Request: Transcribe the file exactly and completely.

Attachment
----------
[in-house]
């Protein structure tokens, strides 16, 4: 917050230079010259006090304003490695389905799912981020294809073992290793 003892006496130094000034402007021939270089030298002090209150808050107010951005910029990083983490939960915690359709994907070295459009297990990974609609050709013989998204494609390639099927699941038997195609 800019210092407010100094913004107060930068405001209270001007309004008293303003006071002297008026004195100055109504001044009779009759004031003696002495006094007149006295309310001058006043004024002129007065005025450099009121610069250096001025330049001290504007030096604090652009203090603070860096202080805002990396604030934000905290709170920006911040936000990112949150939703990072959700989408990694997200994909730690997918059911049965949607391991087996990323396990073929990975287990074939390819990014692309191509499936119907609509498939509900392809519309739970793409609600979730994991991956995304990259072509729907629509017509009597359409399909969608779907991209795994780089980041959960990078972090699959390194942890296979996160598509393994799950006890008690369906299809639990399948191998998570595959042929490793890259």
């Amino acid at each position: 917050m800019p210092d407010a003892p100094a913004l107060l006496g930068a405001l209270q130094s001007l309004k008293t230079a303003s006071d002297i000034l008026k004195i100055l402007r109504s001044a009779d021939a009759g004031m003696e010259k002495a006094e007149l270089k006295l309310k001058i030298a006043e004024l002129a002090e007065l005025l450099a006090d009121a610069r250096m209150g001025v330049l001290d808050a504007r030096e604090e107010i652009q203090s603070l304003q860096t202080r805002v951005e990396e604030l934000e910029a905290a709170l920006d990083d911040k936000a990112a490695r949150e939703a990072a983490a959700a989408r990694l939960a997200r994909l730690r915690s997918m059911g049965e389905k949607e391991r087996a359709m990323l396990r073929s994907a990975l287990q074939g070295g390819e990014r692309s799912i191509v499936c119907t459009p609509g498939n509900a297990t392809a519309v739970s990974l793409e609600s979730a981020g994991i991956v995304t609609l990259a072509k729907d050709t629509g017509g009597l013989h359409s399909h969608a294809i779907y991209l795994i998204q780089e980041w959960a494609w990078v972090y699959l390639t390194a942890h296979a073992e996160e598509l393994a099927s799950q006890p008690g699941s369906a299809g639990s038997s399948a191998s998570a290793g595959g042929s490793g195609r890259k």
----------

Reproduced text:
[in-house]
């Protein structure tokens, strides 16, 4: 917050230079010259006090304003490695389905799912981020294809073992290793 003892006496130094000034402007021939270089030298002090209150808050107010951005910029990083983490939960915690359709994907070295459009297990990974609609050709013989998204494609390639099927699941038997195609 800019210092407010100094913004107060930068405001209270001007309004008293303003006071002297008026004195100055109504001044009779009759004031003696002495006094007149006295309310001058006043004024002129007065005025450099009121610069250096001025330049001290504007030096604090652009203090603070860096202080805002990396604030934000905290709170920006911040936000990112949150939703990072959700989408990694997200994909730690997918059911049965949607391991087996990323396990073929990975287990074939390819990014692309191509499936119907609509498939509900392809519309739970793409609600979730994991991956995304990259072509729907629509017509009597359409399909969608779907991209795994780089980041959960990078972090699959390194942890296979996160598509393994799950006890008690369906299809639990399948191998998570595959042929490793890259």
């Amino acid at each position: 917050m800019p210092d407010a003892p100094a913004l107060l006496g930068a405001l209270q130094s001007l309004k008293t230079a303003s006071d002297i000034l008026k004195i100055l402007r109504s001044a009779d021939a009759g004031m003696e010259k002495a006094e007149l270089k006295l309310k001058i030298a006043e004024l002129a002090e007065l005025l450099a006090d009121a610069r250096m209150g001025v330049l001290d808050a504007r030096e604090e107010i652009q203090s603070l304003q860096t202080r805002v951005e990396e604030l934000e910029a905290a709170l920006d990083d911040k936000a990112a490695r949150e939703a990072a983490a959700a989408r990694l939960a997200r994909l730690r915690s997918m059911g049965e389905k949607e391991r087996a359709m990323l396990r073929s994907a990975l287990q074939g070295g390819e990014r692309s799912i191509v499936c119907t459009p609509g498939n509900a297990t392809a519309v739970s990974l793409e609600s979730a981020g994991i991956v995304t609609l990259a072509k729907d050709t629509g017509g009597l013989h359409s399909h969608a294809i779907y991209l795994i998204q780089e980041w959960a494609w990078v972090y699959l390639t390194a942890h296979a073992e996160e598509l393994a099927s799950q006890p008690g699941s369906a299809g639990s038997s399948a191998s998570a290793g595959g042929s490793g195609r890259k």